Twice a year since 2010 the Nissui Group has been carrying out the “Cleanup Campaign,” activities to clean up the areas surrounding the Group’s domestic business locations around the country. In the advance information given prior to the cleanup , the participants learn that litter could potentially flow into the rivers and reach the ocean and that this activity is not merely a cleanup exercise but a way to prevent litter from flowing into the ocean, and are made aware of the relationship between this activity and Nissui’s business.
In fiscal 2020, we decided not to carry out the Campaign on a Group-wide scale due in part to the impact of the COVID-19 pandemic; nevertheless, 369 employees from 11 business sites in Japan participated and picked up a total of 395 kg of rubbish.
Nissui Group companies in outside Japan are also carrying out activities to clean up the areas surrounding its business locations.
Nissui (Thailand) Co., Ltd. (Thailand)
Salmones Antártica S.A. (Chile)
Since 2017, Nissui, with the cooperation of the NPO, The Arakawa River Clean-aid Forum, has been learning about the river environment, experiencing biodiversity and conducting cleanup activities to pick up litter. These activities have been incorporated into the seminar for new employees since fiscal 2018. In the classroom, the participants listen to a lecture on the social issues surrounding the problem of marine plastics based on the latest data and come face-to-face with the problem in the subsequent fieldwork conducted on the riverbed. It gives participants the opportunity to think about the tasks that could be done by each person close to home in order to solve this problem.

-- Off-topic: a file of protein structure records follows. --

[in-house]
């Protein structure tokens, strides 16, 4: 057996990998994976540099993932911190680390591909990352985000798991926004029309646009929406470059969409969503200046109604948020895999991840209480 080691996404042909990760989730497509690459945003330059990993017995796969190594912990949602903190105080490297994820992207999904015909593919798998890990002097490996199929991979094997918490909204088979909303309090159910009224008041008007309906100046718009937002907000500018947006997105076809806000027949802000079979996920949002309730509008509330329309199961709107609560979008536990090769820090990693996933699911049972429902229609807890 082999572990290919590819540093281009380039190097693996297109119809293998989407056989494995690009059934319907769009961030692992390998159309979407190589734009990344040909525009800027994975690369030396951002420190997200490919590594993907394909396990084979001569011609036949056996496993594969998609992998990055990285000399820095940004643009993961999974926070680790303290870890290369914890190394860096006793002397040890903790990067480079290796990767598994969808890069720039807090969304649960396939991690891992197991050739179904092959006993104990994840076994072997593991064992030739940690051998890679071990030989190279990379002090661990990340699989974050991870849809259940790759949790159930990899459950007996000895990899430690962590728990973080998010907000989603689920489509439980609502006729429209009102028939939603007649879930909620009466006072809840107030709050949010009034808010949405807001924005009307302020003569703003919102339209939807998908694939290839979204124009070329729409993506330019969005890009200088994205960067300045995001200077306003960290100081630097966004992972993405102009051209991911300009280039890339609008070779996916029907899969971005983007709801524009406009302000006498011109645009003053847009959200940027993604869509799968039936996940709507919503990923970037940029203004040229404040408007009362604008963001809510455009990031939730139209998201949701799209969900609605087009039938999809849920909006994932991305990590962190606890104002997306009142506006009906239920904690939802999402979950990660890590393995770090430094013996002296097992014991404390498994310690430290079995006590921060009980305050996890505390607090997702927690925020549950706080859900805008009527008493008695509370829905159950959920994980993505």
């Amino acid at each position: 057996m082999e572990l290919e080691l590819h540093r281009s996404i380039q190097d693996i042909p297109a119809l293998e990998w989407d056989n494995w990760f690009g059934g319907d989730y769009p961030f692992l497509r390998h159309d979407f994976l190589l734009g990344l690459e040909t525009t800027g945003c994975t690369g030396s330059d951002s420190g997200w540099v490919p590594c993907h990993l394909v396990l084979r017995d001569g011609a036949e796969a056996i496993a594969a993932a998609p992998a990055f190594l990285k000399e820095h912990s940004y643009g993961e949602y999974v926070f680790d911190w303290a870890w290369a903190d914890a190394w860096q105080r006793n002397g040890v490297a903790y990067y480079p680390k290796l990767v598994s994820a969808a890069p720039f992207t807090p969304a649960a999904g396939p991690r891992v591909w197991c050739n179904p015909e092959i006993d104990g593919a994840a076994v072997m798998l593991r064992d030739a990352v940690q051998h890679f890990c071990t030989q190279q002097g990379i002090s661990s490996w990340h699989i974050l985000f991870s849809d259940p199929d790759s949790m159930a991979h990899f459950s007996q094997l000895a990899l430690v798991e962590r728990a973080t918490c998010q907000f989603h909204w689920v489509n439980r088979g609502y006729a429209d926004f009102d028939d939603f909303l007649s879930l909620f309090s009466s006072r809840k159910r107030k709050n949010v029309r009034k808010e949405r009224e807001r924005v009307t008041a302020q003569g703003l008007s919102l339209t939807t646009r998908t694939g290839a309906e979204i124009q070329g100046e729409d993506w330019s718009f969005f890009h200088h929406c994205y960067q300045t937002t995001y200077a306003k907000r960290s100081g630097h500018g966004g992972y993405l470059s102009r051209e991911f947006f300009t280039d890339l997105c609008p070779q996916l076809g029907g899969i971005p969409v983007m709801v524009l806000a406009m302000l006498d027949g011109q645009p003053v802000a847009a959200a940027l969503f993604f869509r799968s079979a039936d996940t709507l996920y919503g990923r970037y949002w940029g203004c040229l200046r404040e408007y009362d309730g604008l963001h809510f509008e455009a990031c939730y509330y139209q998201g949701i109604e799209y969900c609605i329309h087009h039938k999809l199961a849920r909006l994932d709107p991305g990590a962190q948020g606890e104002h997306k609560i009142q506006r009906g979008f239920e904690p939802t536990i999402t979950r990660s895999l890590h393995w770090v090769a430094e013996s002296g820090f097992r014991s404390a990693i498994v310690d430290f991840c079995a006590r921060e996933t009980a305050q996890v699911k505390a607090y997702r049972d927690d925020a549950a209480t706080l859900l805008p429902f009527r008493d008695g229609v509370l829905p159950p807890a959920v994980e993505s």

Number of participants
|Seminar for new employees||-||48||25||33|
|Other employees (including their families, etc.)||21||24||51||-|
On July 1, 2020, throughout Japan the system whereby customers must pay for plastic shopping bags (“cash register bags”) began. This development became an opportunity for us to again think about how we use plastic. To achieve a sustainable society, it is necessary to rethink the kinds of lifestyles we should lead in the future.
In the “Nissui Group Basic Policy Regarding the Problem of Plastics,” which was enacted by the Nissui Group in February 2020, we stated that we strive to consider these issues not just at the company level, but to have all employees think about them individually and take steps to address them beginning with familiar contexts in their everyday lives. As a first step towards addressing the problem of plastics, in September 2020 we distributed eco-bags with original designs to all Nissui employees.
Even eco-bags have an impact on the environment via CO2 and other factors from the time of their production to the time of their disposal. Yet to mitigate their impact on the global environment compared to disposable plastic cash register bags, it goes without saying that it is necessary to use the eco-bags not just once but over and over again.(Note) To encourage their repeated use, we carefully studied design approaches that would maximize easy-of-use.
One of the things that we hit upon was the fact that men use eco-bags less frequently than women. When we did internal research, we found that some of the reasons behind this trend were that men were reluctant to carry them around because the designs were “flashy” or “too cutesy,” or that they were troublesome to carry around because they were too large.
To address these points, we gave the Nissui original eco-bag the following features:
In addition, the inner pocket that you use when folding it up is printed with SDG logos and the Nissui CSR slogan "Let's learn now. Let's change the future. Sustainable World".
Simple, gender-free design
Convenient compact size
When folded, it is about the size of a name card holder and can be slipped into your pocket
(Note): Around 5 to 10 times for thin polyethylene (PE) eco-bags, around 10 to 20 times for thicker polypropylene eco-bags, and around 50 to 150 times with cotton bags. Source: “Single-use plastic bags and their alternatives: Recommendations from life cycle assessments,” UN Environment Programme.